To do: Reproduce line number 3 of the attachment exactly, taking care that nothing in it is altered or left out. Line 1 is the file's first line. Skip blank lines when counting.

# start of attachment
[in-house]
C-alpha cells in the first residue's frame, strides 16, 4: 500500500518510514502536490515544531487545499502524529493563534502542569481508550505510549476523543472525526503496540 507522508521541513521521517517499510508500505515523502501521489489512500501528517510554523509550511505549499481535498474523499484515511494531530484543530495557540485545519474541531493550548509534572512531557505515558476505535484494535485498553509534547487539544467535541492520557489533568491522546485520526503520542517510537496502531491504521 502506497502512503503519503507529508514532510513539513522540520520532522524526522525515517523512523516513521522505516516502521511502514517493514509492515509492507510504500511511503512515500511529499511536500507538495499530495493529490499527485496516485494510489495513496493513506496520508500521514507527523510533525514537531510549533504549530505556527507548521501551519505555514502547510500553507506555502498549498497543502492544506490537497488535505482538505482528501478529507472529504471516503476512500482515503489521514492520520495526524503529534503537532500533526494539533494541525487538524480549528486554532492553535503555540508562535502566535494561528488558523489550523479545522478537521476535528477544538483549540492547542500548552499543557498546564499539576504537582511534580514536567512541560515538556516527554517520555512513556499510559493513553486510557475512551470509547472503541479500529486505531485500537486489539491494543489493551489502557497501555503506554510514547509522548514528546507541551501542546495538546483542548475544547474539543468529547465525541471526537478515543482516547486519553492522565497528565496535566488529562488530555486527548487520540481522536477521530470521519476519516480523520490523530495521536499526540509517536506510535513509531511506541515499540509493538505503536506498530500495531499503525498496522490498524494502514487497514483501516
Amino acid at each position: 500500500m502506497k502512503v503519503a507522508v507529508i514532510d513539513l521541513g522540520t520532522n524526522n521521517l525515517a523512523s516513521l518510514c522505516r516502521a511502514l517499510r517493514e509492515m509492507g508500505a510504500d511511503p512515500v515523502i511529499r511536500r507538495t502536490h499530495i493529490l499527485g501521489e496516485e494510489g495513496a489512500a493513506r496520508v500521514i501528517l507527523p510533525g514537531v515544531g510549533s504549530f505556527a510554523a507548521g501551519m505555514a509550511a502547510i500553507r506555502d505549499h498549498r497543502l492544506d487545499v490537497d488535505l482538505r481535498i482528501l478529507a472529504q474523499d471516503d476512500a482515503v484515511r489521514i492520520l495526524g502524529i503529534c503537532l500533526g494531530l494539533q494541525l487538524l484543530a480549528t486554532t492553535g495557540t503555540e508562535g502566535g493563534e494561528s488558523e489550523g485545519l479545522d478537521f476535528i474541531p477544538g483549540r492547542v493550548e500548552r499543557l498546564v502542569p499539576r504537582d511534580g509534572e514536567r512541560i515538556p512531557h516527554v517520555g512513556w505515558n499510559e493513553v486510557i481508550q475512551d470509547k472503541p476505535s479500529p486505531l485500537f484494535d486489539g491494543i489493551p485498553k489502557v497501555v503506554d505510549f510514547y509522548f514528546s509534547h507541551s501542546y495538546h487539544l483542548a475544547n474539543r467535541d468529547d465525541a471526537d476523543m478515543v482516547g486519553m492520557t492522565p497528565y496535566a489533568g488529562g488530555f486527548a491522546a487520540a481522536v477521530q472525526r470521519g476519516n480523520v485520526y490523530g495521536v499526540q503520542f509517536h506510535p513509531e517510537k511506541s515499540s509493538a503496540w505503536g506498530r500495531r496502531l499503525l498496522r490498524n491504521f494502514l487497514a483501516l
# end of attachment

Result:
Amino acid at each position: 500500500m502506497k502512503v503519503a507522508v507529508i514532510d513539513l521541513g522540520t520532522n524526522n521521517l525515517a523512523s516513521l518510514c522505516r516502521a511502514l517499510r517493514e509492515m509492507g508500505a510504500d511511503p512515500v515523502i511529499r511536500r507538495t502536490h499530495i493529490l499527485g501521489e496516485e494510489g495513496a489512500a493513506r496520508v500521514i501528517l507527523p510533525g514537531v515544531g510549533s504549530f505556527a510554523a507548521g501551519m505555514a509550511a502547510i500553507r506555502d505549499h498549498r497543502l492544506d487545499v490537497d488535505l482538505r481535498i482528501l478529507a472529504q474523499d471516503d476512500a482515503v484515511r489521514i492520520l495526524g502524529i503529534c503537532l500533526g494531530l494539533q494541525l487538524l484543530a480549528t486554532t492553535g495557540t503555540e508562535g502566535g493563534e494561528s488558523e489550523g485545519l479545522d478537521f476535528i474541531p477544538g483549540r492547542v493550548e500548552r499543557l498546564v502542569p499539576r504537582d511534580g509534572e514536567r512541560i515538556p512531557h516527554v517520555g512513556w505515558n499510559e493513553v486510557i481508550q475512551d470509547k472503541p476505535s479500529p486505531l485500537f484494535d486489539g491494543i489493551p485498553k489502557v497501555v503506554d505510549f510514547y509522548f514528546s509534547h507541551s501542546y495538546h487539544l483542548a475544547n474539543r467535541d468529547d465525541a471526537d476523543m478515543v482516547g486519553m492520557t492522565p497528565y496535566a489533568g488529562g488530555f486527548a491522546a487520540a481522536v477521530q472525526r470521519g476519516n480523520v485520526y490523530g495521536v499526540q503520542f509517536h506510535p513509531e517510537k511506541s515499540s509493538a503496540w505503536g506498530r500495531r496502531l499503525l498496522r490498524n491504521f494502514l487497514a483501516l